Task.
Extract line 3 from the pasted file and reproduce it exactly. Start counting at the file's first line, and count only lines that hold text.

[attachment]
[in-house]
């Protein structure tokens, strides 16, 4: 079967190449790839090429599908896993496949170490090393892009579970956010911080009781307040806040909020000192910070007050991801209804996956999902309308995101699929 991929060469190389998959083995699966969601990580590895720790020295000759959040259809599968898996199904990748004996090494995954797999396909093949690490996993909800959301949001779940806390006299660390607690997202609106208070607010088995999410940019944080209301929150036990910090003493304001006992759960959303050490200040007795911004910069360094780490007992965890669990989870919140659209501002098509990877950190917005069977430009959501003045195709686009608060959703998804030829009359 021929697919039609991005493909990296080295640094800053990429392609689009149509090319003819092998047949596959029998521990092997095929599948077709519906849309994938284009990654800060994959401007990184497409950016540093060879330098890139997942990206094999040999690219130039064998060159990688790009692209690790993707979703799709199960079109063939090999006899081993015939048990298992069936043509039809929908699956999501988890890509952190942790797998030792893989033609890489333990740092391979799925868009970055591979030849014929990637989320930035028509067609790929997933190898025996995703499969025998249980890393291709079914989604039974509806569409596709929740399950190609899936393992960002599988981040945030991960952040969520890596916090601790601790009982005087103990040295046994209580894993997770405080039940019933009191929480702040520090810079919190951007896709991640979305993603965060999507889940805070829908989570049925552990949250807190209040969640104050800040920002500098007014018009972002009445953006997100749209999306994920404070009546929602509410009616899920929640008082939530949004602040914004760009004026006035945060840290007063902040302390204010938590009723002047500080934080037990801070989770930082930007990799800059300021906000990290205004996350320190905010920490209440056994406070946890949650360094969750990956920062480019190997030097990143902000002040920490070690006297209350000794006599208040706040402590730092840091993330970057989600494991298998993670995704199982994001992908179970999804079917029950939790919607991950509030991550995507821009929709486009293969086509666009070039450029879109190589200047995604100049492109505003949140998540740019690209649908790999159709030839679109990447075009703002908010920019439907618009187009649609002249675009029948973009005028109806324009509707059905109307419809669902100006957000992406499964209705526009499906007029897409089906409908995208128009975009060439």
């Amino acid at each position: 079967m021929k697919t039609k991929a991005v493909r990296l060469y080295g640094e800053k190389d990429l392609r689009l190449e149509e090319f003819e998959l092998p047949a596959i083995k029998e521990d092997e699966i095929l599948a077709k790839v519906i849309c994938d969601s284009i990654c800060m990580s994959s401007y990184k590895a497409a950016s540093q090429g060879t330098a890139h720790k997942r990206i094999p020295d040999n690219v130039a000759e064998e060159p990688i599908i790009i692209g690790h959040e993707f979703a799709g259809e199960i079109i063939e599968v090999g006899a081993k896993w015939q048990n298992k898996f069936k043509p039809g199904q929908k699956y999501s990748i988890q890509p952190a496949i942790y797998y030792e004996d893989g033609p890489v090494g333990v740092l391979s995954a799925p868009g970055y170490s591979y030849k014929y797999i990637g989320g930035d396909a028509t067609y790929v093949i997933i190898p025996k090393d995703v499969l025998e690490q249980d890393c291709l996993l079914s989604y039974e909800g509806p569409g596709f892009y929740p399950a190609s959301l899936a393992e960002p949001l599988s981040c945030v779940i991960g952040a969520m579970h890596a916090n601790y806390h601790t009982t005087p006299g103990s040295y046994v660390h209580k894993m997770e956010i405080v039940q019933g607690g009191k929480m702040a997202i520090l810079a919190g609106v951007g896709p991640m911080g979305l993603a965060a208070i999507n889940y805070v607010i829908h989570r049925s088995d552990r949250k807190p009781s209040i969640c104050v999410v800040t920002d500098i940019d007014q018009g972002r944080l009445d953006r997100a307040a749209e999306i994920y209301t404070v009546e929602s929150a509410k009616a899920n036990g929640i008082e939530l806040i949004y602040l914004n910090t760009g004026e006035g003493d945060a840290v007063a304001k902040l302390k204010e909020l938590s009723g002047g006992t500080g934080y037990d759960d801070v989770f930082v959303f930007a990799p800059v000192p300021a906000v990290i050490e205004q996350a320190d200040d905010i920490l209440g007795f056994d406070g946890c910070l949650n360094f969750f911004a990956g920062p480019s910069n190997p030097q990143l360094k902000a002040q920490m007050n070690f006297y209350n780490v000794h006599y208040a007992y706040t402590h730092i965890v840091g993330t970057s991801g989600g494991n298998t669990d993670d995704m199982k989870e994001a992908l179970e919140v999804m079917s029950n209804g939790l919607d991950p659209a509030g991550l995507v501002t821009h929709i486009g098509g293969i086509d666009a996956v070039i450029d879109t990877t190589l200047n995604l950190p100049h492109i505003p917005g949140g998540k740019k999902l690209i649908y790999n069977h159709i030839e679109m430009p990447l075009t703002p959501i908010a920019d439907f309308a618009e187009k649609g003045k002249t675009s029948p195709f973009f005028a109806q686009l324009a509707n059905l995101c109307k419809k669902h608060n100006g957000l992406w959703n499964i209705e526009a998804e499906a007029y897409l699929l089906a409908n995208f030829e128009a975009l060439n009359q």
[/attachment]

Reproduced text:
């Amino acid at each position: 079967m021929k697919t039609k991929a991005v493909r990296l060469y080295g640094e800053k190389d990429l392609r689009l190449e149509e090319f003819e998959l092998p047949a596959i083995k029998e521990d092997e699966i095929l599948a077709k790839v519906i849309c994938d969601s284009i990654c800060m990580s994959s401007y990184k590895a497409a950016s540093q090429g060879t330098a890139h720790k997942r990206i094999p020295d040999n690219v130039a000759e064998e060159p990688i599908i790009i692209g690790h959040e993707f979703a799709g259809e199960i079109i063939e599968v090999g006899a081993k896993w015939q048990n298992k898996f069936k043509p039809g199904q929908k699956y999501s990748i988890q890509p952190a496949i942790y797998y030792e004996d893989g033609p890489v090494g333990v740092l391979s995954a799925p868009g970055y170490s591979y030849k014929y797999i990637g989320g930035d396909a028509t067609y790929v093949i997933i190898p025996k090393d995703v499969l025998e690490q249980d890393c291709l996993l079914s989604y039974e909800g509806p569409g596709f892009y929740p399950a190609s959301l899936a393992e960002p949001l599988s981040c945030v779940i991960g952040a969520m579970h890596a916090n601790y806390h601790t009982t005087p006299g103990s040295y046994v660390h209580k894993m997770e956010i405080v039940q019933g607690g009191k929480m702040a997202i520090l810079a919190g609106v951007g896709p991640m911080g979305l993603a965060a208070i999507n889940y805070v607010i829908h989570r049925s088995d552990r949250k807190p009781s209040i969640c104050v999410v800040t920002d500098i940019d007014q018009g972002r944080l009445d953006r997100a307040a749209e999306i994920y209301t404070v009546e929602s929150a509410k009616a899920n036990g929640i008082e939530l806040i949004y602040l914004n910090t760009g004026e006035g003493d945060a840290v007063a304001k902040l302390k204010e909020l938590s009723g002047g006992t500080g934080y037990d759960d801070v989770f930082v959303f930007a990799p800059v000192p300021a906000v990290i050490e205004q996350a320190d200040d905010i920490l209440g007795f056994d406070g946890c910070l949650n360094f969750f911004a990956g920062p480019s910069n190997p030097q990143l360094k902000a002040q920490m007050n070690f006297y209350n780490v000794h006599y208040a007992y706040t402590h730092i965890v840091g993330t970057s991801g989600g494991n298998t669990d993670d995704m199982k989870e994001a992908l179970e919140v999804m079917s029950n209804g939790l919607d991950p659209a509030g991550l995507v501002t821009h929709i486009g098509g293969i086509d666009a996956v070039i450029d879109t990877t190589l200047n995604l950190p100049h492109i505003p917005g949140g998540k740019k999902l690209i649908y790999n069977h159709i030839e679109m430009p990447l075009t703002p959501i908010a920019d439907f309308a618009e187009k649609g003045k002249t675009s029948p195709f973009f005028a109806q686009l324009a509707n059905l995101c109307k419809k669902h608060n100006g957000l992406w959703n499964i209705e526009a998804e499906a007029y897409l699929l089906a409908n995208f030829e128009a975009l060439n009359q």